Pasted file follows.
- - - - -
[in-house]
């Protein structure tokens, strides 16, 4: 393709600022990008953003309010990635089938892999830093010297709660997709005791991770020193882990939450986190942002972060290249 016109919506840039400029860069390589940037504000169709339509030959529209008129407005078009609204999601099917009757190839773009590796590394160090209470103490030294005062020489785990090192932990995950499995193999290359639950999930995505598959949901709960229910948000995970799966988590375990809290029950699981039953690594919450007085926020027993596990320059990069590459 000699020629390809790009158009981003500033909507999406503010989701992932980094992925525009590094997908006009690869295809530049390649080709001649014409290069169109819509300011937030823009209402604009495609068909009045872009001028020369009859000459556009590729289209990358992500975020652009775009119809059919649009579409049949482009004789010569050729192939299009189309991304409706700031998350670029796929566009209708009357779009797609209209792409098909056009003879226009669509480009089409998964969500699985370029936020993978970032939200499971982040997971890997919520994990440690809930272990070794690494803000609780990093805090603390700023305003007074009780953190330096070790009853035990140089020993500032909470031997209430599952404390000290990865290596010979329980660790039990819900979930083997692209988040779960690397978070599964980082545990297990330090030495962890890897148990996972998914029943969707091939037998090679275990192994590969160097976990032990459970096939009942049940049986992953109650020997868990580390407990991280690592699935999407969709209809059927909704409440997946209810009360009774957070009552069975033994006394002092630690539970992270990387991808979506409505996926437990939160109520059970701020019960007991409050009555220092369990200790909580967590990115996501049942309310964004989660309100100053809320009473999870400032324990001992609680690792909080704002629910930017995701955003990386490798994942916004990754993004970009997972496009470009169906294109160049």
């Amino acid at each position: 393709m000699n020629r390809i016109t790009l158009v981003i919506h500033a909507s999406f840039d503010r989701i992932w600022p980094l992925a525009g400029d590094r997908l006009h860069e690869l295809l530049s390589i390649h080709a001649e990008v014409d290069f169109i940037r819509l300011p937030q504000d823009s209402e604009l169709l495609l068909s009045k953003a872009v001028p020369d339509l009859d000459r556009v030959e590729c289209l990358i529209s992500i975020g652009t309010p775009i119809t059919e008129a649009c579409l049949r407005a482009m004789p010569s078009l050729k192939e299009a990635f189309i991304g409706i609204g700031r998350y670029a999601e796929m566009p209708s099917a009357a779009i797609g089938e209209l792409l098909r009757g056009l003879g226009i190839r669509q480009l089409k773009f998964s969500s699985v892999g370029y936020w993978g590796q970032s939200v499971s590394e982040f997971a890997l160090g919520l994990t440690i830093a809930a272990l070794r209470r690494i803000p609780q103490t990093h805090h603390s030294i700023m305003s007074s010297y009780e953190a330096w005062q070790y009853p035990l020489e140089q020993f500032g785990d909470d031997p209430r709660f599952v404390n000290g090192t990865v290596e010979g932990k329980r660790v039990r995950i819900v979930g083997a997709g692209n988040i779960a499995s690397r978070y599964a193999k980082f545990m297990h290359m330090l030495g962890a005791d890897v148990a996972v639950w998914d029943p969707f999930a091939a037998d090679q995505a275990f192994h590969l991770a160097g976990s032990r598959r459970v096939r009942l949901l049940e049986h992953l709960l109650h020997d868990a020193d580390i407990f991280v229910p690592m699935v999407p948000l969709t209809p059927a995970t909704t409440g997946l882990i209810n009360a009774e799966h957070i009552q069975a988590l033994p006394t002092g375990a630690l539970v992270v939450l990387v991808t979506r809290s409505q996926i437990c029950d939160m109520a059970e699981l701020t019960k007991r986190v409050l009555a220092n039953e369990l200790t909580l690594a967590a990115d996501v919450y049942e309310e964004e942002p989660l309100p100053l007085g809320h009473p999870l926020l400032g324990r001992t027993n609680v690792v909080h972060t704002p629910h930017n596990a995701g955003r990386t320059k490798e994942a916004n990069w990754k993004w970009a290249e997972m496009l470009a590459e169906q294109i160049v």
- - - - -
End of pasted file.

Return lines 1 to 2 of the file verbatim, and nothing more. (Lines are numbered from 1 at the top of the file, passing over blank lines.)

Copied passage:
[in-house]
């Protein structure tokens, strides 16, 4: 393709600022990008953003309010990635089938892999830093010297709660997709005791991770020193882990939450986190942002972060290249 016109919506840039400029860069390589940037504000169709339509030959529209008129407005078009609204999601099917009757190839773009590796590394160090209470103490030294005062020489785990090192932990995950499995193999290359639950999930995505598959949901709960229910948000995970799966988590375990809290029950699981039953690594919450007085926020027993596990320059990069590459 000699020629390809790009158009981003500033909507999406503010989701992932980094992925525009590094997908006009690869295809530049390649080709001649014409290069169109819509300011937030823009209402604009495609068909009045872009001028020369009859000459556009590729289209990358992500975020652009775009119809059919649009579409049949482009004789010569050729192939299009189309991304409706700031998350670029796929566009209708009357779009797609209209792409098909056009003879226009669509480009089409998964969500699985370029936020993978970032939200499971982040997971890997919520994990440690809930272990070794690494803000609780990093805090603390700023305003007074009780953190330096070790009853035990140089020993500032909470031997209430599952404390000290990865290596010979329980660790039990819900979930083997692209988040779960690397978070599964980082545990297990330090030495962890890897148990996972998914029943969707091939037998090679275990192994590969160097976990032990459970096939009942049940049986992953109650020997868990580390407990991280690592699935999407969709209809059927909704409440997946209810009360009774957070009552069975033994006394002092630690539970992270990387991808979506409505996926437990939160109520059970701020019960007991409050009555220092369990200790909580967590990115996501049942309310964004989660309100100053809320009473999870400032324990001992609680690792909080704002629910930017995701955003990386490798994942916004990754993004970009997972496009470009169906294109160049």